Even if Lincoln’s executive order had been legal — which it was not — it would have freed no one.

But it was enough to keep Britain and France out of the War, since they did not want to be seen as supporting slavery.

Despite these historical facts, many today believe that the Civil War was fought to abolish slavery and Lincoln’s Emancipation Proclamation completed that objective. (The absurdity that the War was fought to end slavery should be clearly seen by the Emancipation Proclamation itself. After all, if the war was being waged, from the beginning, to end slavery, why issue the Emancipation Proclamation a year and a half into the war?) This falsehood has slandered the hundreds of thousands of Confederate soldiers who fought in the war, with many of their own descendants damning them for supposedly fighting to keep human beings in bondage. The reality is that only a tiny minority of soldiers had any slaves at all.

If Lincoln had no legal authority to issue the Emancipation Proclamation, and the war was not fought to end slavery, then just what did end it?

The legal end of slavery was a result of the 13th Amendment, ratified on December 6, 1865, months after June 19, 1865 — the date now celebrated in American law as Juneteenth National Independence Day.

So what did happen on June 19, 1865? That was the day that General Gordon Granger led his Union troops into Galveston, Texas, and announced that the Civil War was now over and the slaves were free, basing his decree on the executive order known as the Emancipation Proclamation.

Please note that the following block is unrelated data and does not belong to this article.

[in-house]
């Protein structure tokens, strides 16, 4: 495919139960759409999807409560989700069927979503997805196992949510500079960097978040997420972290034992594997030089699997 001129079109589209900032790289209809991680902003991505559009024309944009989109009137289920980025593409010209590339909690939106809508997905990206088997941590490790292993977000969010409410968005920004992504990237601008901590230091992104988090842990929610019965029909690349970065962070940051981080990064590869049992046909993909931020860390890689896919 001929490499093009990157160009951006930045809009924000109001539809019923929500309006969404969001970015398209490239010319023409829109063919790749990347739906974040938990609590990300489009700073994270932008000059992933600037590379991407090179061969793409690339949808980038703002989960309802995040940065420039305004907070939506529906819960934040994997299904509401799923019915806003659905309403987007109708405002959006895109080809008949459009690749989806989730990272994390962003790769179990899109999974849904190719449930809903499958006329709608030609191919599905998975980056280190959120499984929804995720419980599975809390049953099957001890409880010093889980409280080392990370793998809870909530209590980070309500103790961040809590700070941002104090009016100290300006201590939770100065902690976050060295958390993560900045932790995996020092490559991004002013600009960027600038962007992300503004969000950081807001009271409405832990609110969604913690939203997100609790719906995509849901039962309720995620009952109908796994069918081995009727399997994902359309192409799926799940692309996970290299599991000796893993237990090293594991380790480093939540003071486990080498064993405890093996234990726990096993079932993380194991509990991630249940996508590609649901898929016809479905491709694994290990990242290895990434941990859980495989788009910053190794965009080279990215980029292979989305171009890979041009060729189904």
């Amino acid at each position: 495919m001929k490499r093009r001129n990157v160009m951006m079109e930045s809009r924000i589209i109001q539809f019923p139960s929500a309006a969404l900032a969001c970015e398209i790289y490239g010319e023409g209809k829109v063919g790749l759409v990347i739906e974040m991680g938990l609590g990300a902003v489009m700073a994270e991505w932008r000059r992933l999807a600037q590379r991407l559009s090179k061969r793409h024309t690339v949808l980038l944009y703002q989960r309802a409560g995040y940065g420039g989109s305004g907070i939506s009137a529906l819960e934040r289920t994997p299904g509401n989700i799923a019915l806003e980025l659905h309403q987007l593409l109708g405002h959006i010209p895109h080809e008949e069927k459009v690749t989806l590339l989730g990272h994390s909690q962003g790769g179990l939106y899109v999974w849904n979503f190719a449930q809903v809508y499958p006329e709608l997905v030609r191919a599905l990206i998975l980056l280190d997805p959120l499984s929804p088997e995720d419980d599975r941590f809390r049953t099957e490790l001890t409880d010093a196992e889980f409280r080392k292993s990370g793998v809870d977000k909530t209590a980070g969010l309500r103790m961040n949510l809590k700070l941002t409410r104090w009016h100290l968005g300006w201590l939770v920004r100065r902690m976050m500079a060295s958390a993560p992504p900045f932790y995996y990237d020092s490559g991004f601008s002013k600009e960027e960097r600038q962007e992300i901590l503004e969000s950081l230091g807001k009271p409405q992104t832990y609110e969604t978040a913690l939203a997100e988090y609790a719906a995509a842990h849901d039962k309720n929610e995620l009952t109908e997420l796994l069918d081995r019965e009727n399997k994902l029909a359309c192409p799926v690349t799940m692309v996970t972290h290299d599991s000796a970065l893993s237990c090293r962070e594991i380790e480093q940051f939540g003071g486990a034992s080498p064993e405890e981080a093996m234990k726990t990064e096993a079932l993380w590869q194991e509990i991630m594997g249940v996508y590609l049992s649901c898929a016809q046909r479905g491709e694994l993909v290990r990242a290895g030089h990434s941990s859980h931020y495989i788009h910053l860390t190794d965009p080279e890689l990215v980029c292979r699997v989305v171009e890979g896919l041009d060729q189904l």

When Granger arrived in Galveston, the slaves there were apparently unaware of Lincoln’s executive order. Slave owners living in the Confederate States of America, in which Lincoln was not recognized as president, had mostly ignored the order until federal troops implemented it by force.

Following Granger’s announcement, some ex-slaves continued working on the farms of their former masters, only now for wages, or for room and board. Many eventually became — along with poor whites in the economically devastated post-war South — “sharecroppers,” in which a portion of the their crops was used as a substitute for rent payments (money being exceptionally scarce in the former Confederate States). Most probably fled the farm on which they had been enslaved, taking employment elsewhere — if they could find it.

But at least they were free, and that is no doubt something to celebrate. As former slaves and their descendants spread out across the South, they would spread the story of General Granger’s proclamation on June 19. Combining the two words led to the term Juneteenth. The day was celebrated with church picnics, speeches, and reminiscences.

Certainly the end of slavery in the United States is something to celebrate. But it should not detract from the great principles of liberty enshrined in our Declaration of Independence, which made the freeing of American slaves even possible, and has led to greater freedom for all Americans.

Hopefully, the celebration of Juneteenth will not lead to any de-emphasis on America’s Independence Day on the Fourth of July.

 

The New American